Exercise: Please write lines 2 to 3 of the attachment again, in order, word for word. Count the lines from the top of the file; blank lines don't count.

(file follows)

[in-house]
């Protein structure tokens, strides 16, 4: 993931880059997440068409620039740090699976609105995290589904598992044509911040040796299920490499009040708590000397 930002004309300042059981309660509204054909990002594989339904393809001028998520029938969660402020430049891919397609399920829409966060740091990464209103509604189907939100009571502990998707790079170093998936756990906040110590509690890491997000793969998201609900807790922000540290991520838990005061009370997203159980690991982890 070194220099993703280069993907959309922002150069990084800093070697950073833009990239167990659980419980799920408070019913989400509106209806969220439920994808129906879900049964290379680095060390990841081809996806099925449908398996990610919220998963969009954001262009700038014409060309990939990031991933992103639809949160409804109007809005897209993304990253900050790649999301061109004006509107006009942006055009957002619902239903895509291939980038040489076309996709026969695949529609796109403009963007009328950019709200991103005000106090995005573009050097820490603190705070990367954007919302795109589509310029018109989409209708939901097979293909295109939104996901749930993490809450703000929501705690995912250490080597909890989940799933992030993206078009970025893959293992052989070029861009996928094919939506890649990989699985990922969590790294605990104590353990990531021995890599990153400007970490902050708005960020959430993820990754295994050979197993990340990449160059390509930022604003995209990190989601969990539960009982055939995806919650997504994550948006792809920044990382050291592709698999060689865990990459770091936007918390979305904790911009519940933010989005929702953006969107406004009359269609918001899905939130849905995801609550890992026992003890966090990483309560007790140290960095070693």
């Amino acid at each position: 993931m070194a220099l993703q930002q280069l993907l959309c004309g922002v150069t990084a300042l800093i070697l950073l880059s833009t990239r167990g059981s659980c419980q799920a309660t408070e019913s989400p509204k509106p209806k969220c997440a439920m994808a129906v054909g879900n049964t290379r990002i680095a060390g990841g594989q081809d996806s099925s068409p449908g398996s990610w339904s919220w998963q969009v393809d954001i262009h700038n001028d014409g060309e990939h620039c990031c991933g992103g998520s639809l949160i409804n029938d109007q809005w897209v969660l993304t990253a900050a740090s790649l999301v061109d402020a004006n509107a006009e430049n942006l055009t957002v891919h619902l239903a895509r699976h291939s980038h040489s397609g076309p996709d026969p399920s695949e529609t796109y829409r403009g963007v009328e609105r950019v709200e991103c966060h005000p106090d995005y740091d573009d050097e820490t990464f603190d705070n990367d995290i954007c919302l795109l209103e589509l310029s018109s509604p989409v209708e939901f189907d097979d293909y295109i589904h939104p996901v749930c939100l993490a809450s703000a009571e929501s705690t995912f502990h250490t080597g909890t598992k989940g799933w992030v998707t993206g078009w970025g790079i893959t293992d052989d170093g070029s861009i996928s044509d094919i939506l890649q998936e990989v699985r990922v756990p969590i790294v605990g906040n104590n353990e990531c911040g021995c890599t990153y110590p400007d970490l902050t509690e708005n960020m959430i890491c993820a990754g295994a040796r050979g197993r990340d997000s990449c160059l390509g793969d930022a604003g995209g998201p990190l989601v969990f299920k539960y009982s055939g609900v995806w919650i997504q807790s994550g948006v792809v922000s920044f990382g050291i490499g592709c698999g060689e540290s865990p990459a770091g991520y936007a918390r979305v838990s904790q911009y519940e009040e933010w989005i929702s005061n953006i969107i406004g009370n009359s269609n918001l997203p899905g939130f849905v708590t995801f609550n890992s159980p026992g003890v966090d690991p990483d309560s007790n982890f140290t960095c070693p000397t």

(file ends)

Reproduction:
């Protein structure tokens, strides 16, 4: 993931880059997440068409620039740090699976609105995290589904598992044509911040040796299920490499009040708590000397 930002004309300042059981309660509204054909990002594989339904393809001028998520029938969660402020430049891919397609399920829409966060740091990464209103509604189907939100009571502990998707790079170093998936756990906040110590509690890491997000793969998201609900807790922000540290991520838990005061009370997203159980690991982890 070194220099993703280069993907959309922002150069990084800093070697950073833009990239167990659980419980799920408070019913989400509106209806969220439920994808129906879900049964290379680095060390990841081809996806099925449908398996990610919220998963969009954001262009700038014409060309990939990031991933992103639809949160409804109007809005897209993304990253900050790649999301061109004006509107006009942006055009957002619902239903895509291939980038040489076309996709026969695949529609796109403009963007009328950019709200991103005000106090995005573009050097820490603190705070990367954007919302795109589509310029018109989409209708939901097979293909295109939104996901749930993490809450703000929501705690995912250490080597909890989940799933992030993206078009970025893959293992052989070029861009996928094919939506890649990989699985990922969590790294605990104590353990990531021995890599990153400007970490902050708005960020959430993820990754295994050979197993990340990449160059390509930022604003995209990190989601969990539960009982055939995806919650997504994550948006792809920044990382050291592709698999060689865990990459770091936007918390979305904790911009519940933010989005929702953006969107406004009359269609918001899905939130849905995801609550890992026992003890966090990483309560007790140290960095070693």
């Amino acid at each position: 993931m070194a220099l993703q930002q280069l993907l959309c004309g922002v150069t990084a300042l800093i070697l950073l880059s833009t990239r167990g059981s659980c419980q799920a309660t408070e019913s989400p509204k509106p209806k969220c997440a439920m994808a129906v054909g879900n049964t290379r990002i680095a060390g990841g594989q081809d996806s099925s068409p449908g398996s990610w339904s919220w998963q969009v393809d954001i262009h700038n001028d014409g060309e990939h620039c990031c991933g992103g998520s639809l949160i409804n029938d109007q809005w897209v969660l993304t990253a900050a740090s790649l999301v061109d402020a004006n509107a006009e430049n942006l055009t957002v891919h619902l239903a895509r699976h291939s980038h040489s397609g076309p996709d026969p399920s695949e529609t796109y829409r403009g963007v009328e609105r950019v709200e991103c966060h005000p106090d995005y740091d573009d050097e820490t990464f603190d705070n990367d995290i954007c919302l795109l209103e589509l310029s018109s509604p989409v209708e939901f189907d097979d293909y295109i589904h939104p996901v749930c939100l993490a809450s703000a009571e929501s705690t995912f502990h250490t080597g909890t598992k989940g799933w992030v998707t993206g078009w970025g790079i893959t293992d052989d170093g070029s861009i996928s044509d094919i939506l890649q998936e990989v699985r990922v756990p969590i790294v605990g906040n104590n353990e990531c911040g021995c890599t990153y110590p400007d970490l902050t509690e708005n960020m959430i890491c993820a990754g295994a040796r050979g197993r990340d997000s990449c160059l390509g793969d930022a604003g995209g998201p990190l989601v969990f299920k539960y009982s055939g609900v995806w919650i997504q807790s994550g948006v792809v922000s920044f990382g050291i490499g592709c698999g060689e540290s865990p990459a770091g991520y936007a918390r979305v838990s904790q911009y519940e009040e933010w989005i929702s005061n953006i969107i406004g009370n009359s269609n918001l997203p899905g939130f849905v708590t995801f609550n890992s159980p026992g003890v966090d690991p990483d309560s007790n982890f140290t960095c070693p000397t």